Although much research effort has focused on elucidating the signaling pathways that activate the fetal gene “program” in hypertrophic cardiac growth, the transcriptional regulation of the actual growth process itself is poorly understood. Myc is a likely candidate to directly mediate hypertrophic cardiac growth given that it is critical for cellular growth in other cell types and is induced by virtually all interventions that lead to cardiac hypertrophy either in cultured cells or the intact myocardium. The present study establishes that activation of Myc alone is sufficient to induce hypertrophic growth in the ventricles of adult mice in vivo. Myc also induced characteristic changes in cardiac-specific gene expression whereby a fetal program was reactivated. Interestingly, the increase in cardiac mass was not associated with contractile dysfunction as has been seen in many Tg animals with cardiac hypertrophy.22,28 This may be related to the relatively short time course of these experiments in relationship to many other heart failure models. Longer-term experiments are in progress to determine the effects of prolonged Myc activation on myocardial growth and function.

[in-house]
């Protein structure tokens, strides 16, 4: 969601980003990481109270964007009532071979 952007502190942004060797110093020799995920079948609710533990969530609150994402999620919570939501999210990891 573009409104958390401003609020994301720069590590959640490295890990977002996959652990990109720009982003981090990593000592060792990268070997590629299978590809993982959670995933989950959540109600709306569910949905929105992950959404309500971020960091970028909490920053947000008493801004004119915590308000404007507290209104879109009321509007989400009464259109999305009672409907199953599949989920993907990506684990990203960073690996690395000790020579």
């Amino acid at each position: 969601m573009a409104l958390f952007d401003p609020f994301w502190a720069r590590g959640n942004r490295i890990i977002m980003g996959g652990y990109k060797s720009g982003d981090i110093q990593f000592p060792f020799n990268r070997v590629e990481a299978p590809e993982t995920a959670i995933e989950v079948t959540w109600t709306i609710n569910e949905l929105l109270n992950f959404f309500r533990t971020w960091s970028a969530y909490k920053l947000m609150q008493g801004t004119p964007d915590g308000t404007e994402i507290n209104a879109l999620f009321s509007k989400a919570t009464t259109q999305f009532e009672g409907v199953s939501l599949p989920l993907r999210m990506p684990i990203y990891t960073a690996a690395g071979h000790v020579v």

The molecular pathways that are required for Myc-induced hypertrophic growth remain uncertain; however, the ability of Myc to directly regulate protein synthesis by upregulating ribosomal and nucleolar genes may account for this effect, at least partially. The conclusion that Myc can regulate mammalian cell size in vivo by means of such a pathway has been suggested by studies of Myc gene transfer to the liver.17 Although regulation of protein translation in the development of cardiac hypertrophy has been well established,29 the link to signaling pathways was unknown. Our results are the first conclusive demonstration that Myc can upregulate these proteins and regulate cell size even in postmitotic cells. The relative importance of these factors versus the multiple other Myc-regulated genes remains to be determined.11